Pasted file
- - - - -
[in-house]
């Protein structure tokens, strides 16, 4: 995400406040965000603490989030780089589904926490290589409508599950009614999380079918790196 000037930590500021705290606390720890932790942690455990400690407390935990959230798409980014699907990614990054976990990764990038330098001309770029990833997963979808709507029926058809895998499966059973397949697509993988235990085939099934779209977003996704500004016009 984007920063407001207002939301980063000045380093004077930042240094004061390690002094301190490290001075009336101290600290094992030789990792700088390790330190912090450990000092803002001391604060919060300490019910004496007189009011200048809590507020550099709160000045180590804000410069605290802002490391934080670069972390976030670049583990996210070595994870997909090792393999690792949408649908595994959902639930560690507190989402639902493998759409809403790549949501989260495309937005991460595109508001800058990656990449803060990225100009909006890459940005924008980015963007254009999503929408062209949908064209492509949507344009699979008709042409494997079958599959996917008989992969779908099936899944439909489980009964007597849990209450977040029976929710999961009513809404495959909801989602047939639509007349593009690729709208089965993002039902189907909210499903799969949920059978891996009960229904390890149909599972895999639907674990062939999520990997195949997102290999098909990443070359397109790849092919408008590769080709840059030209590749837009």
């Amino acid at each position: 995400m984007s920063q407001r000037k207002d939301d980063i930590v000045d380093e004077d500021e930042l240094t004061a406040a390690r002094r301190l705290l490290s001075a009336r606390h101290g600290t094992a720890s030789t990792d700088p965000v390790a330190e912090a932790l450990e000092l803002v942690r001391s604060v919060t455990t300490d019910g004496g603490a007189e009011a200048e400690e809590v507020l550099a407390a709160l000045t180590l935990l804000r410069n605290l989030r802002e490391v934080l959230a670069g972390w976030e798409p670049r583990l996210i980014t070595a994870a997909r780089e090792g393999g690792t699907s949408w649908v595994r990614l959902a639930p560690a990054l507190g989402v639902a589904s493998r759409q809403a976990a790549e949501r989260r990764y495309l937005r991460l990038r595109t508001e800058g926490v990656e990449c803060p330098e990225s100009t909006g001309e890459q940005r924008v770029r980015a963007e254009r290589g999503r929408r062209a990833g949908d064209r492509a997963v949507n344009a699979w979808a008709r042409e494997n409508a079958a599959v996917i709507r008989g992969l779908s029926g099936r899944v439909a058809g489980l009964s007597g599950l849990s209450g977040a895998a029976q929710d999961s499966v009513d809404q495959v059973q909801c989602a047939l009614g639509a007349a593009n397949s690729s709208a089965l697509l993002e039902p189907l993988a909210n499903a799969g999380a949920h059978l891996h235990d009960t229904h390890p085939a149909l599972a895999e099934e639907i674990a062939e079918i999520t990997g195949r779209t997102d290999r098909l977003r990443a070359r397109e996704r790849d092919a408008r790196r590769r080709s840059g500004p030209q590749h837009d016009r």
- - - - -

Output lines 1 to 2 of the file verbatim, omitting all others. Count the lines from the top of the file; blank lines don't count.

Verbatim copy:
[in-house]
């Protein structure tokens, strides 16, 4: 995400406040965000603490989030780089589904926490290589409508599950009614999380079918790196 000037930590500021705290606390720890932790942690455990400690407390935990959230798409980014699907990614990054976990990764990038330098001309770029990833997963979808709507029926058809895998499966059973397949697509993988235990085939099934779209977003996704500004016009 984007920063407001207002939301980063000045380093004077930042240094004061390690002094301190490290001075009336101290600290094992030789990792700088390790330190912090450990000092803002001391604060919060300490019910004496007189009011200048809590507020550099709160000045180590804000410069605290802002490391934080670069972390976030670049583990996210070595994870997909090792393999690792949408649908595994959902639930560690507190989402639902493998759409809403790549949501989260495309937005991460595109508001800058990656990449803060990225100009909006890459940005924008980015963007254009999503929408062209949908064209492509949507344009699979008709042409494997079958599959996917008989992969779908099936899944439909489980009964007597849990209450977040029976929710999961009513809404495959909801989602047939639509007349593009690729709208089965993002039902189907909210499903799969949920059978891996009960229904390890149909599972895999639907674990062939999520990997195949997102290999098909990443070359397109790849092919408008590769080709840059030209590749837009």